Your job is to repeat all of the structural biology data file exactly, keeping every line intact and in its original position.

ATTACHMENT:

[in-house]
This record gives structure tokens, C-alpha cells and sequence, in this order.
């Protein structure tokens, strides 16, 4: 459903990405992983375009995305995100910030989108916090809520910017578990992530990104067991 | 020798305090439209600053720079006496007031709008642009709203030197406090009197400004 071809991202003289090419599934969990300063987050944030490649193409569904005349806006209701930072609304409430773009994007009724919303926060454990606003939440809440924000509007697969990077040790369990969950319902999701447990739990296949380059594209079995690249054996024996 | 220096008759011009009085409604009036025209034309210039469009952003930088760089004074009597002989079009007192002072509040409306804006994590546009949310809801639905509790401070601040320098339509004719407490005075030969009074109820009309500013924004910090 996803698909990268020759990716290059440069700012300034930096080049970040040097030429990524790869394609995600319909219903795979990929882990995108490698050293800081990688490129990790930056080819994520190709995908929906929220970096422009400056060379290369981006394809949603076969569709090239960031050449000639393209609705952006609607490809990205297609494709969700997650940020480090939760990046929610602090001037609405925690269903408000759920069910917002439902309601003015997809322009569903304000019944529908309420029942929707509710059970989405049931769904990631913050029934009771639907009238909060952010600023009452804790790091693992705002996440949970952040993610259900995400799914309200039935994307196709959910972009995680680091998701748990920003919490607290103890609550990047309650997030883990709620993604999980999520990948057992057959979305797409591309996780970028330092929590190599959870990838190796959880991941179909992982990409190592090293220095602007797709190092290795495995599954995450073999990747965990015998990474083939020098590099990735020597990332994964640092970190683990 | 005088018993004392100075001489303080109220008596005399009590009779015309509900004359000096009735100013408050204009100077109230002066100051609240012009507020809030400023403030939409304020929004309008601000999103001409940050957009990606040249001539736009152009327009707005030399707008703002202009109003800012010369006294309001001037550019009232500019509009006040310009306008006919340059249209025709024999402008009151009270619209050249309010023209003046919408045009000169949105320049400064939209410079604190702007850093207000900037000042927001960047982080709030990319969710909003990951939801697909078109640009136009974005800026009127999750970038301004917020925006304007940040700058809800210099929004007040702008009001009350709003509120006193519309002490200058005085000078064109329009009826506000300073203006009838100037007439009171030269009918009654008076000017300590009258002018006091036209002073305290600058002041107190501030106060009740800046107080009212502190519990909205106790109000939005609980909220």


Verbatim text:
[in-house]
This record gives structure tokens, C-alpha cells and sequence, in this order.
């Protein structure tokens, strides 16, 4: 459903990405992983375009995305995100910030989108916090809520910017578990992530990104067991 | 020798305090439209600053720079006496007031709008642009709203030197406090009197400004 071809991202003289090419599934969990300063987050944030490649193409569904005349806006209701930072609304409430773009994007009724919303926060454990606003939440809440924000509007697969990077040790369990969950319902999701447990739990296949380059594209079995690249054996024996 | 220096008759011009009085409604009036025209034309210039469009952003930088760089004074009597002989079009007192002072509040409306804006994590546009949310809801639905509790401070601040320098339509004719407490005075030969009074109820009309500013924004910090 996803698909990268020759990716290059440069700012300034930096080049970040040097030429990524790869394609995600319909219903795979990929882990995108490698050293800081990688490129990790930056080819994520190709995908929906929220970096422009400056060379290369981006394809949603076969569709090239960031050449000639393209609705952006609607490809990205297609494709969700997650940020480090939760990046929610602090001037609405925690269903408000759920069910917002439902309601003015997809322009569903304000019944529908309420029942929707509710059970989405049931769904990631913050029934009771639907009238909060952010600023009452804790790091693992705002996440949970952040993610259900995400799914309200039935994307196709959910972009995680680091998701748990920003919490607290103890609550990047309650997030883990709620993604999980999520990948057992057959979305797409591309996780970028330092929590190599959870990838190796959880991941179909992982990409190592090293220095602007797709190092290795495995599954995450073999990747965990015998990474083939020098590099990735020597990332994964640092970190683990 | 005088018993004392100075001489303080109220008596005399009590009779015309509900004359000096009735100013408050204009100077109230002066100051609240012009507020809030400023403030939409304020929004309008601000999103001409940050957009990606040249001539736009152009327009707005030399707008703002202009109003800012010369006294309001001037550019009232500019509009006040310009306008006919340059249209025709024999402008009151009270619209050249309010023209003046919408045009000169949105320049400064939209410079604190702007850093207000900037000042927001960047982080709030990319969710909003990951939801697909078109640009136009974005800026009127999750970038301004917020925006304007940040700058809800210099929004007040702008009001009350709003509120006193519309002490200058005085000078064109329009009826506000300073203006009838100037007439009171030269009918009654008076000017300590009258002018006091036209002073305290600058002041107190501030106060009740800046107080009212502190519990909205106790109000939005609980909220």